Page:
FIG. 5 shows an arrangement similar to that of FIG. 3 to the extent that here too a fitting 42 is provided for inside the shell-shaped gas intake hood. As can be seen, the fitting 42 is freely suspended on the gas intake hood 60, more precisely on its shell 62, anchored by means of stud bolts 64 as well as by the gas intake pipe socket or nozzle 10 in such a way that deflagration or detonation forces possibly occurring in the gas distribution space 14 are led into the shell 62. In order to absorb these forces as well as possible, the shell 62 is shaped like a spherical cap.

In this exemplary embodiment the fitting 42 is composed of a slightly conical ring disk 66 and a profile ring 68 rounded off inwards and downwards and is supported at its edge 70 via a partially permeable seal 72 on the tube sheet while the gas intake hood 60 is filled up outside of the fitting 42 with the flushing gas for the dead space 22. From thence the flushing gas enters evenly, to the same extent as it is fed on an ongoing basis to the gas intake hood via a pipe 74, into the dead space 22 via the partially permeable seal 72 around it.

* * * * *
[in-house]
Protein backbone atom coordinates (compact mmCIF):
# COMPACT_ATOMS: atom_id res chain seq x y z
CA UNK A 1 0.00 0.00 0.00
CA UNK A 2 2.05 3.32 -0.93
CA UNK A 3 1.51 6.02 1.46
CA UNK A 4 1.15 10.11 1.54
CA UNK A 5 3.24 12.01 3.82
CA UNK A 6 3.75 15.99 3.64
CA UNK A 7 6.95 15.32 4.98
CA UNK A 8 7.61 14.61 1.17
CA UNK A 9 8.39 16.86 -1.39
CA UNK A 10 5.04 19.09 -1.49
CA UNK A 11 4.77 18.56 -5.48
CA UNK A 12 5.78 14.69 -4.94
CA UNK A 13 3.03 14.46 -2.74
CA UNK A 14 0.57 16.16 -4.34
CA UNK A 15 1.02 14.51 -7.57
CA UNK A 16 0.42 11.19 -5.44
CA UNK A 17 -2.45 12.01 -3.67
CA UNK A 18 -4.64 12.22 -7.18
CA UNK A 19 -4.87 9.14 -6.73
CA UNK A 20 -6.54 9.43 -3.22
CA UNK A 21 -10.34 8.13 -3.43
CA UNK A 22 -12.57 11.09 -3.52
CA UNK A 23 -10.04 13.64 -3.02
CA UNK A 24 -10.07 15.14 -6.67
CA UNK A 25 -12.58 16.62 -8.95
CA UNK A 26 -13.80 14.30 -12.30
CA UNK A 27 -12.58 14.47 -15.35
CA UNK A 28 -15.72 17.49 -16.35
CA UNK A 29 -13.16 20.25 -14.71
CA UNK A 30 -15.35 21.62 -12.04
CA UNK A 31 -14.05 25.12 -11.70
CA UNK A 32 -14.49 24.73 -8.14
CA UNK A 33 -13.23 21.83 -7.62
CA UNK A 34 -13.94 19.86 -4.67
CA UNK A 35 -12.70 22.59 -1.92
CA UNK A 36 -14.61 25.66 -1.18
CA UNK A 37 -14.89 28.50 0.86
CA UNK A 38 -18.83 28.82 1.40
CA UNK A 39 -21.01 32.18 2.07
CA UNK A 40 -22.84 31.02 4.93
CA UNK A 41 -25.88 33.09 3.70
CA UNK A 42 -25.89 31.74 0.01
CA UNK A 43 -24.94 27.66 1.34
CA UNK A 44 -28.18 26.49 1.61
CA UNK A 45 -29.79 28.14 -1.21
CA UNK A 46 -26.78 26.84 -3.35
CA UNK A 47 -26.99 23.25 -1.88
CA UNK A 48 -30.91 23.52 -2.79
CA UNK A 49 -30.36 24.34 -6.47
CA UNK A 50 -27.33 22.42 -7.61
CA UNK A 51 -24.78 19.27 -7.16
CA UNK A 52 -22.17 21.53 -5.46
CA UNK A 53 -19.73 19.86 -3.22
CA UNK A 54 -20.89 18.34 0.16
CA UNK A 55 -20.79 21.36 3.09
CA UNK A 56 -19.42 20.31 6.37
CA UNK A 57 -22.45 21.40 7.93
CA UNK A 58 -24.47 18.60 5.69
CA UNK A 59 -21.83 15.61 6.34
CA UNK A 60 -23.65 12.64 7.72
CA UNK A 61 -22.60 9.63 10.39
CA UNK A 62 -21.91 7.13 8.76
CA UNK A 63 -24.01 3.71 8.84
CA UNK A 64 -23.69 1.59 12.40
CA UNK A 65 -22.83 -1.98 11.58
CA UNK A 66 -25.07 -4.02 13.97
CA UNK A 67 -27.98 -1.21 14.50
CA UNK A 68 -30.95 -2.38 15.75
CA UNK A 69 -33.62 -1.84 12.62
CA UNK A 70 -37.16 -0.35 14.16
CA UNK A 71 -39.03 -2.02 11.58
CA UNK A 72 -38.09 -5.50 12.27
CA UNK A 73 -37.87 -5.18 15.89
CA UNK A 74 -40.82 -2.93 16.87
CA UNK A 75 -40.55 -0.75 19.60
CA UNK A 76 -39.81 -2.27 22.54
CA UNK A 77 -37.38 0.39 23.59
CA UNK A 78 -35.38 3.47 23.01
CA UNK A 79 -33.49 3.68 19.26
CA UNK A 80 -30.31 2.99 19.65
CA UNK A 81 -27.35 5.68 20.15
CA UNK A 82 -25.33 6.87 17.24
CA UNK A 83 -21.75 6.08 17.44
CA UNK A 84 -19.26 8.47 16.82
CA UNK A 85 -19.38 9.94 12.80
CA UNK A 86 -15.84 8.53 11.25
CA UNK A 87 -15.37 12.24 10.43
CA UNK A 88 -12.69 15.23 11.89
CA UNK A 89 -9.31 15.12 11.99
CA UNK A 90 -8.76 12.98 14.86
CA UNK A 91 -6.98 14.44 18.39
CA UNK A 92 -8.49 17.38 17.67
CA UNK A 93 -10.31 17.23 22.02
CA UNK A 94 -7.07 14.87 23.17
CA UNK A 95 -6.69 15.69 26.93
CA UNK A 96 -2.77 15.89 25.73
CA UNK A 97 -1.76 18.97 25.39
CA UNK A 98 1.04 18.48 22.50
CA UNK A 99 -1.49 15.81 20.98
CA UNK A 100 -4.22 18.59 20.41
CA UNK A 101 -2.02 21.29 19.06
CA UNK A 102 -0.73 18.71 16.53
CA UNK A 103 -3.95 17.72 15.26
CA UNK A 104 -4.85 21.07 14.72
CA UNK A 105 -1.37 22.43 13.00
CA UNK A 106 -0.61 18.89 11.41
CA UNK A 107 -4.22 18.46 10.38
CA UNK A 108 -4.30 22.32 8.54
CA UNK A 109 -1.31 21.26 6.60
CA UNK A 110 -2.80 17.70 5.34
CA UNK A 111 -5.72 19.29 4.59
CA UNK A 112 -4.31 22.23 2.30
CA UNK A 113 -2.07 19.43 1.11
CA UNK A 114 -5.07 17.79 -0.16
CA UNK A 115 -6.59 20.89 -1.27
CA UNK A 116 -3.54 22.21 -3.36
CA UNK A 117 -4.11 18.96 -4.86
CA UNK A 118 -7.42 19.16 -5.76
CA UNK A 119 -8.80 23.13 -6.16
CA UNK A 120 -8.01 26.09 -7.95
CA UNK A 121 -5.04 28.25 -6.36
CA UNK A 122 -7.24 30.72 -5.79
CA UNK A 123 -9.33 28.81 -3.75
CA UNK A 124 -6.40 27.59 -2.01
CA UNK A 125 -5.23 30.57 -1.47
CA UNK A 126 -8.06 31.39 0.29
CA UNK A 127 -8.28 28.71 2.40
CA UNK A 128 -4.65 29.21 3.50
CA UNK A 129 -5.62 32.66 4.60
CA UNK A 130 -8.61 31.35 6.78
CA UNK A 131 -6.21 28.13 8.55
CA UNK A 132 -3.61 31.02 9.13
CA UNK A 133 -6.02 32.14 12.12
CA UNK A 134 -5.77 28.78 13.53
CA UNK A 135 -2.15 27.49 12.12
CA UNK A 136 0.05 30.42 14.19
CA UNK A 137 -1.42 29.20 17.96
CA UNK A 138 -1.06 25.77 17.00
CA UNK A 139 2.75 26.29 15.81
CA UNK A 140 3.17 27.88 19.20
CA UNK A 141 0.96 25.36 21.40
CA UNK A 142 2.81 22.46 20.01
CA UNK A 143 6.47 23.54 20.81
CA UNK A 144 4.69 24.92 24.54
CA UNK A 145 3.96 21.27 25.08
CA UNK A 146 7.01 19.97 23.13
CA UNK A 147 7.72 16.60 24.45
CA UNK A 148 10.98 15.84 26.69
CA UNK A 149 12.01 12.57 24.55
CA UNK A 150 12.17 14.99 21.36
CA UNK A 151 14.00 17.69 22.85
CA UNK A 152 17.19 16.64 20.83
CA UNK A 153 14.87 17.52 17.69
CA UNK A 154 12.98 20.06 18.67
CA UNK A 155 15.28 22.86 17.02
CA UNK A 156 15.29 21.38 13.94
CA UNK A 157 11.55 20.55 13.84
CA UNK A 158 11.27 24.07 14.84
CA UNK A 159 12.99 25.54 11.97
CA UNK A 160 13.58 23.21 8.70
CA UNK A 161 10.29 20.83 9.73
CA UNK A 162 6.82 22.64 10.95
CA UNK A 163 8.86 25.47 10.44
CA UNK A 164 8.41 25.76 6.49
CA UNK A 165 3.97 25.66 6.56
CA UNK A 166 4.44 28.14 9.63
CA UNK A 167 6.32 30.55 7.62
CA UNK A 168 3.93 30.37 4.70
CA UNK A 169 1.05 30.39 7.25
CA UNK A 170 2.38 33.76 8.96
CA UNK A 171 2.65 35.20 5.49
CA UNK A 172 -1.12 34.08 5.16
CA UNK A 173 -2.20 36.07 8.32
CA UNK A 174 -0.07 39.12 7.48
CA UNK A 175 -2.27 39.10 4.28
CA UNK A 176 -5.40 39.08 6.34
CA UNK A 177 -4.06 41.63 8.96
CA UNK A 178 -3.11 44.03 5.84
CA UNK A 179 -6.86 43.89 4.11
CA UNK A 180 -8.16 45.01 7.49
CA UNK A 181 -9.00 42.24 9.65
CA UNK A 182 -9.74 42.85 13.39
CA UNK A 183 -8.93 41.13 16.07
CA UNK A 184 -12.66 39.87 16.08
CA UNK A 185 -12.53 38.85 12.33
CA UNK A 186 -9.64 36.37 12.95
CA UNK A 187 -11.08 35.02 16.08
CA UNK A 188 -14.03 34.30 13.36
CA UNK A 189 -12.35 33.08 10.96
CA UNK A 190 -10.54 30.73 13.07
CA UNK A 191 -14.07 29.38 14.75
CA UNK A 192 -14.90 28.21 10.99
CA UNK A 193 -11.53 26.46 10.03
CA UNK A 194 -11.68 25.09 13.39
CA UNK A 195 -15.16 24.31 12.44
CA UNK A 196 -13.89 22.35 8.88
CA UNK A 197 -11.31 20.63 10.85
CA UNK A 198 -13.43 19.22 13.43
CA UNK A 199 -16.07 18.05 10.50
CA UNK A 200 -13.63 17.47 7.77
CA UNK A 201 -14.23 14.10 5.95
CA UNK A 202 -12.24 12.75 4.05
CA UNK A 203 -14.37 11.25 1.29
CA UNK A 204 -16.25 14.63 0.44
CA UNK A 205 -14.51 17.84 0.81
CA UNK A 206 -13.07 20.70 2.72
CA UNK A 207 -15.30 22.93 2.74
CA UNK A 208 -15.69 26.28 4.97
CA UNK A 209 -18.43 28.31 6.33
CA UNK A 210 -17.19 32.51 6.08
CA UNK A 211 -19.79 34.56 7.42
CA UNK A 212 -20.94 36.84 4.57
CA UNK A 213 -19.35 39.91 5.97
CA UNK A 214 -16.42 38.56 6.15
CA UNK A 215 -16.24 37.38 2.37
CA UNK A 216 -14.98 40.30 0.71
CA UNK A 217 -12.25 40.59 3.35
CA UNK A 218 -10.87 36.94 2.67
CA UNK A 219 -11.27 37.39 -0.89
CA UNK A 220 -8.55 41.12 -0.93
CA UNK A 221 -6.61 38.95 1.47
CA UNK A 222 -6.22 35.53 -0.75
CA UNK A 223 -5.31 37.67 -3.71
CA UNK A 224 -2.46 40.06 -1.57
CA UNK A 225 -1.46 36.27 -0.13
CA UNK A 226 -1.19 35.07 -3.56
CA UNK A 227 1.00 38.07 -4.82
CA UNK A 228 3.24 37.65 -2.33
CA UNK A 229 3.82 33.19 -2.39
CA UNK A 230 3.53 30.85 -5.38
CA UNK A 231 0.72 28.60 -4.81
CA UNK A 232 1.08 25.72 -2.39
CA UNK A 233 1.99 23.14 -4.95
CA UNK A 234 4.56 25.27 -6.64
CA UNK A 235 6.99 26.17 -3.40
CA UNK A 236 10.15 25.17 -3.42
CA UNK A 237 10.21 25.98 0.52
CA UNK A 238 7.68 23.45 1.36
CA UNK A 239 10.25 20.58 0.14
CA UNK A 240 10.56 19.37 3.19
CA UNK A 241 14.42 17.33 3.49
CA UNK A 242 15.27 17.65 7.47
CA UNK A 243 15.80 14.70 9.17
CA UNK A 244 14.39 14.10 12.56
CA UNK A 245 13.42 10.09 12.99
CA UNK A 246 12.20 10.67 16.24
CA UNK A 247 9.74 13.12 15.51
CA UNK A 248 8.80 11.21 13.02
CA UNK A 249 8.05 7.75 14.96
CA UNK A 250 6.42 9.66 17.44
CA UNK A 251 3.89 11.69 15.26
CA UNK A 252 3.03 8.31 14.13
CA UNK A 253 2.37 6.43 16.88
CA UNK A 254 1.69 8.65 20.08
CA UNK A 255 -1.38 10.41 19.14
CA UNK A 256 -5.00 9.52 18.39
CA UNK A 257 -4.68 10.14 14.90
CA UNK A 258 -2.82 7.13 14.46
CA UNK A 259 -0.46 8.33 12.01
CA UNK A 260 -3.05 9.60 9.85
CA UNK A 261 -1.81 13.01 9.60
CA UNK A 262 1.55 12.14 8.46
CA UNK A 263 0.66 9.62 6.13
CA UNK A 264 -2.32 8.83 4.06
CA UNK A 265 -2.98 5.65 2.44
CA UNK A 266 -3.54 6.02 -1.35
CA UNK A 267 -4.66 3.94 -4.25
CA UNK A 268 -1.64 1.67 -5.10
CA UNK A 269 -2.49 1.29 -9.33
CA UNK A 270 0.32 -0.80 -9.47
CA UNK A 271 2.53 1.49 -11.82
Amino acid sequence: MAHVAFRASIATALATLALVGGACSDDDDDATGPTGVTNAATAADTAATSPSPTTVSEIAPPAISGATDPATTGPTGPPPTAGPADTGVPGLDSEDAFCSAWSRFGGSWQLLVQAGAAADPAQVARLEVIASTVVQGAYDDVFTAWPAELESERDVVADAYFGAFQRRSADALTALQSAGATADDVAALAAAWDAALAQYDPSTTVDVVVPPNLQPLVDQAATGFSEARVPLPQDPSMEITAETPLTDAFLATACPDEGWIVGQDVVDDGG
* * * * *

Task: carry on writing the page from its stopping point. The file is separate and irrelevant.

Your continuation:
The gas intake hood 60, more precisely its massive edge 40, is sealed against the tube sheet 4 in this example via a type of welded lip seal 76 similar to that described in DE 44 07 728 C1. Actually here too a sealing ring such as the sealing ring 18 from the previously described embodiments could be used. Preferably the flushing gas stands in a relation to the external atmosphere as well, naturally enough, as in relation to the gas distribution space 14 under high pressure in order to function as a blocking medium.